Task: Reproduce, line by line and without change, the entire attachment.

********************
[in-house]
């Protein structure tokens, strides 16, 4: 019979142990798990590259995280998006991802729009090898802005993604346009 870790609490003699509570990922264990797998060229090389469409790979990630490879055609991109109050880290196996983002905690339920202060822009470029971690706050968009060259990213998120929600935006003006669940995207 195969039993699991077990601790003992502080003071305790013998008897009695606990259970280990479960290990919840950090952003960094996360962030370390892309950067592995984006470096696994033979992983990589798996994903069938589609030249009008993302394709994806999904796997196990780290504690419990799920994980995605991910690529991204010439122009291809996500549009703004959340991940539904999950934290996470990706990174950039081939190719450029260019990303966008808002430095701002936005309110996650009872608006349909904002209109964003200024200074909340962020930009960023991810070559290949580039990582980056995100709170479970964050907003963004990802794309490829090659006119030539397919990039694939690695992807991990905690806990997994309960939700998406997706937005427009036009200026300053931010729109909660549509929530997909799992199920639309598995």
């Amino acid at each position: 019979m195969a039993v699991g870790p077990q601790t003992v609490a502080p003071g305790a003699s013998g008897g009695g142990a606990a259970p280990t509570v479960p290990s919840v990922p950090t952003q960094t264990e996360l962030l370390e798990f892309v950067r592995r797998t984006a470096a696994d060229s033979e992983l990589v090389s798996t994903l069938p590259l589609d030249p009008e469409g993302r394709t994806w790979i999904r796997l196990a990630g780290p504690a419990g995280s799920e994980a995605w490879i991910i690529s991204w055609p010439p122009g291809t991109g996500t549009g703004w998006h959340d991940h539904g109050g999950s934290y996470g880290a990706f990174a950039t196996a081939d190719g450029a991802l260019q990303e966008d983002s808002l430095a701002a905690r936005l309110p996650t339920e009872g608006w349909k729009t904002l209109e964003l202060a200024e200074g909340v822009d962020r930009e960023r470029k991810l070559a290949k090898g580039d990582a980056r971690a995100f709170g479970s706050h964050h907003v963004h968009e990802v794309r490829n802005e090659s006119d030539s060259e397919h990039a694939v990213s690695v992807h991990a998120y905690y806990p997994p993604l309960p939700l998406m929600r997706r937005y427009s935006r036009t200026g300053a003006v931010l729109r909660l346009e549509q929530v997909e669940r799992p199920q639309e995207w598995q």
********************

[in-house]
């Protein structure tokens, strides 16, 4: 019979142990798990590259995280998006991802729009090898802005993604346009 870790609490003699509570990922264990797998060229090389469409790979990630490879055609991109109050880290196996983002905690339920202060822009470029971690706050968009060259990213998120929600935006003006669940995207 195969039993699991077990601790003992502080003071305790013998008897009695606990259970280990479960290990919840950090952003960094996360962030370390892309950067592995984006470096696994033979992983990589798996994903069938589609030249009008993302394709994806999904796997196990780290504690419990799920994980995605991910690529991204010439122009291809996500549009703004959340991940539904999950934290996470990706990174950039081939190719450029260019990303966008808002430095701002936005309110996650009872608006349909904002209109964003200024200074909340962020930009960023991810070559290949580039990582980056995100709170479970964050907003963004990802794309490829090659006119030539397919990039694939690695992807991990905690806990997994309960939700998406997706937005427009036009200026300053931010729109909660549509929530997909799992199920639309598995």
């Amino acid at each position: 019979m195969a039993v699991g870790p077990q601790t003992v609490a502080p003071g305790a003699s013998g008897g009695g142990a606990a259970p280990t509570v479960p290990s919840v990922p950090t952003q960094t264990e996360l962030l370390e798990f892309v950067r592995r797998t984006a470096a696994d060229s033979e992983l990589v090389s798996t994903l069938p590259l589609d030249p009008e469409g993302r394709t994806w790979i999904r796997l196990a990630g780290p504690a419990g995280s799920e994980a995605w490879i991910i690529s991204w055609p010439p122009g291809t991109g996500t549009g703004w998006h959340d991940h539904g109050g999950s934290y996470g880290a990706f990174a950039t196996a081939d190719g450029a991802l260019q990303e966008d983002s808002l430095a701002a905690r936005l309110p996650t339920e009872g608006w349909k729009t904002l209109e964003l202060a200024e200074g909340v822009d962020r930009e960023r470029k991810l070559a290949k090898g580039d990582a980056r971690a995100f709170g479970s706050h964050h907003v963004h968009e990802v794309r490829n802005e090659s006119d030539s060259e397919h990039a694939v990213s690695v992807h991990a998120y905690y806990p997994p993604l309960p939700l998406m929600r997706r937005y427009s935006r036009t200026g300053a003006v931010l729109r909660l346009e549509q929530v997909e669940r799992p199920q639309e995207w598995q």